The hope a mooncalf follows
is sacrifice for slaughter,
and yet the wings of swallows
still skip across the water. 

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Quasimodo

As he lies mid his retinue of rats,
oblivious to the trickling water
and the maelstrom in the babbling sewer,
one might think his nose a hovel for flies
in the low and oppressive August heat,
but gladly he sleeps the sleep of the just,
like a foetus double-crossed in the womb.

Who but the passing ethereal white clouds,
or the bent proprietress of a dive
in those drunken days before her passing,
ever noticed to care by whim or chance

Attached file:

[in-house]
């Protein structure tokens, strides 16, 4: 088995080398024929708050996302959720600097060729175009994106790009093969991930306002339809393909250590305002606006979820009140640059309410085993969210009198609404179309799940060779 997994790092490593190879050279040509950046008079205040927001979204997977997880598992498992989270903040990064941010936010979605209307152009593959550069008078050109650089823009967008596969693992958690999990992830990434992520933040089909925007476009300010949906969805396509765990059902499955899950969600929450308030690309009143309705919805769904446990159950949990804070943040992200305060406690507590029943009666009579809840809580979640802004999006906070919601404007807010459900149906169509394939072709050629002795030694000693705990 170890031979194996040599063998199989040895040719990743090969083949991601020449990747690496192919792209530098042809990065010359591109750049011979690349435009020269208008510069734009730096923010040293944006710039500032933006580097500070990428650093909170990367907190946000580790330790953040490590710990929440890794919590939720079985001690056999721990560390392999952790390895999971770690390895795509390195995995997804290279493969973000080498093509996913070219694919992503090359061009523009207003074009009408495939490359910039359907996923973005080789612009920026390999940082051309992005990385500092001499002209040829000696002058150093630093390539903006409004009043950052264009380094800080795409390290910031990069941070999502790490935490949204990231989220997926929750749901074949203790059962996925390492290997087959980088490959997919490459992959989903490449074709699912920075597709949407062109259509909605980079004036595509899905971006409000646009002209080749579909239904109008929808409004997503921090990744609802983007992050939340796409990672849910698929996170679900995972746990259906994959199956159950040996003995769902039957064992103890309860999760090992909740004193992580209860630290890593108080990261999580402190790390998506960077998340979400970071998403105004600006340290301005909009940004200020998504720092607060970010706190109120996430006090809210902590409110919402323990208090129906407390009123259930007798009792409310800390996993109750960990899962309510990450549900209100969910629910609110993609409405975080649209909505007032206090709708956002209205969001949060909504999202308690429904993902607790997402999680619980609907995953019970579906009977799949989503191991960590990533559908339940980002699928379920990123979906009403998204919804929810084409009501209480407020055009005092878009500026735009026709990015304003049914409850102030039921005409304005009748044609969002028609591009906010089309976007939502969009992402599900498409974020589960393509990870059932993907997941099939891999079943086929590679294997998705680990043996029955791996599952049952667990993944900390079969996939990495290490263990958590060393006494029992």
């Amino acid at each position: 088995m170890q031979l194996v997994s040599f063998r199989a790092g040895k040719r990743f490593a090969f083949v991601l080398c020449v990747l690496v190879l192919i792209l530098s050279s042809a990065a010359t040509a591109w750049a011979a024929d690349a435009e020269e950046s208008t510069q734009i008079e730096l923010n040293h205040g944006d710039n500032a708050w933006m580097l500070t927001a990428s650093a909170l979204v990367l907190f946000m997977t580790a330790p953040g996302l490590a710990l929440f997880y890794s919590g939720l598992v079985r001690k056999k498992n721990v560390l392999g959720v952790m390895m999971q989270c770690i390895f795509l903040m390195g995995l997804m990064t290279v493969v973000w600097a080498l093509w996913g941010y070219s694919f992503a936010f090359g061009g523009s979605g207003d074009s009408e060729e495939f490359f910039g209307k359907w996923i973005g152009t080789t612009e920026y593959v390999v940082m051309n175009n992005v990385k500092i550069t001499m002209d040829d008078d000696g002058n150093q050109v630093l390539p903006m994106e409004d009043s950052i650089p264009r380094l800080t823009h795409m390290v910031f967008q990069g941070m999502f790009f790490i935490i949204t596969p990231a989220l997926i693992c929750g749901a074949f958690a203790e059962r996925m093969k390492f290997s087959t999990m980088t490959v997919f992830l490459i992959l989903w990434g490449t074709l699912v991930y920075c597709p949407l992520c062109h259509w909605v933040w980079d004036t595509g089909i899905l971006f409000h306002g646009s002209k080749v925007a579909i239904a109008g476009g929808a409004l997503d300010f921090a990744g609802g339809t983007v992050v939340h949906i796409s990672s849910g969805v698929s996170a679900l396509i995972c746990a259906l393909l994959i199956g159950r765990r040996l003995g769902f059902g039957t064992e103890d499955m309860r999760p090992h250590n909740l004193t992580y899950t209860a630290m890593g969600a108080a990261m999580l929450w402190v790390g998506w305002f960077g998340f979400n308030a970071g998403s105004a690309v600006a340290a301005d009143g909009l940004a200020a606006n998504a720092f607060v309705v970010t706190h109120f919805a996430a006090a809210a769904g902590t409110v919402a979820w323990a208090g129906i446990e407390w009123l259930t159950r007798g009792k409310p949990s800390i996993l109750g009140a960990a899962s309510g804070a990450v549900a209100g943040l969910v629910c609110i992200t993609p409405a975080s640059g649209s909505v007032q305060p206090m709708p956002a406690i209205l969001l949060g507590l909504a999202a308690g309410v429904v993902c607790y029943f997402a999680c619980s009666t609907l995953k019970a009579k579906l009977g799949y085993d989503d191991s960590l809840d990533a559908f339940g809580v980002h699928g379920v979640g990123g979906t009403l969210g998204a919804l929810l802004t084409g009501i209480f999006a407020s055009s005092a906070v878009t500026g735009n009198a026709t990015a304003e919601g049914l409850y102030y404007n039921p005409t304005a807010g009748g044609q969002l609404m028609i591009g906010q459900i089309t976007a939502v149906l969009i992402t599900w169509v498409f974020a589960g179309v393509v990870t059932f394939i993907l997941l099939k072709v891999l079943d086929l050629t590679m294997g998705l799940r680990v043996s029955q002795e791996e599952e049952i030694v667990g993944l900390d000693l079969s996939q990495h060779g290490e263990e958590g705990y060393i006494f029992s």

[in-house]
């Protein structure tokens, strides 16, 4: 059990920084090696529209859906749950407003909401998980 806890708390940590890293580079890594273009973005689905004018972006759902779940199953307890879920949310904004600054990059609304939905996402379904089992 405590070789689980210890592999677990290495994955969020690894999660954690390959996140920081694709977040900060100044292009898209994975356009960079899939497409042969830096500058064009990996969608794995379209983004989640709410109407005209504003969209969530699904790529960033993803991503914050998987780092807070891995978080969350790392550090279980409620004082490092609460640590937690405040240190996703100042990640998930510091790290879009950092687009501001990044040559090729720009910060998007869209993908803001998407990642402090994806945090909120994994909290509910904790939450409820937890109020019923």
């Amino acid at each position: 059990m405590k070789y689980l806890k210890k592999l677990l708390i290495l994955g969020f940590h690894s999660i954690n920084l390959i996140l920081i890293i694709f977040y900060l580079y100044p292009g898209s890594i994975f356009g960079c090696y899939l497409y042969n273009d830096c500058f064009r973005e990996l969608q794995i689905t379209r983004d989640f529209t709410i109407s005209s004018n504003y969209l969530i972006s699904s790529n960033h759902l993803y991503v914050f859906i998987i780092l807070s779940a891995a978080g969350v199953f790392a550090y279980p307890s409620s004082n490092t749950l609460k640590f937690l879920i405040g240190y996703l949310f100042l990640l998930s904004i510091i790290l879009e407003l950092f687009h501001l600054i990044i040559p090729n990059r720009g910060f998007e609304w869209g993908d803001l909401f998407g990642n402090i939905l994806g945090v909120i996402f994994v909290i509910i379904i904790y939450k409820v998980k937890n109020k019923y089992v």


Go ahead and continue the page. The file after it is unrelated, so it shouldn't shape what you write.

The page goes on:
how he resembled a pigeon walking
in the ocean of misery and mud
neighbouring the cathedral of the damned?

Or how he spit when he spoke over bowls
of steaming porridge in the good hospice
run by six eternally stoned eunuchs,
his words brilliant as moonshine through stained glass,
simple as the stars in their begging truth,
though none and all understood their meanings
by the soft intonations of his grunts?

And now for the umpteenth and final time
he lies high in a heap like a dunghill
waiting for the street-cleaners to clean him up,
the sun bursting through his shuttered eyelids,
his eardrums full of Gregorian chants,
while the rats scurry like flawed apostles
in the wake of flapping but broken wings…


1999
first appeared in Lite: Baltimore’s Literary Newspaper, September 2000

 
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© by Leo Yankevich
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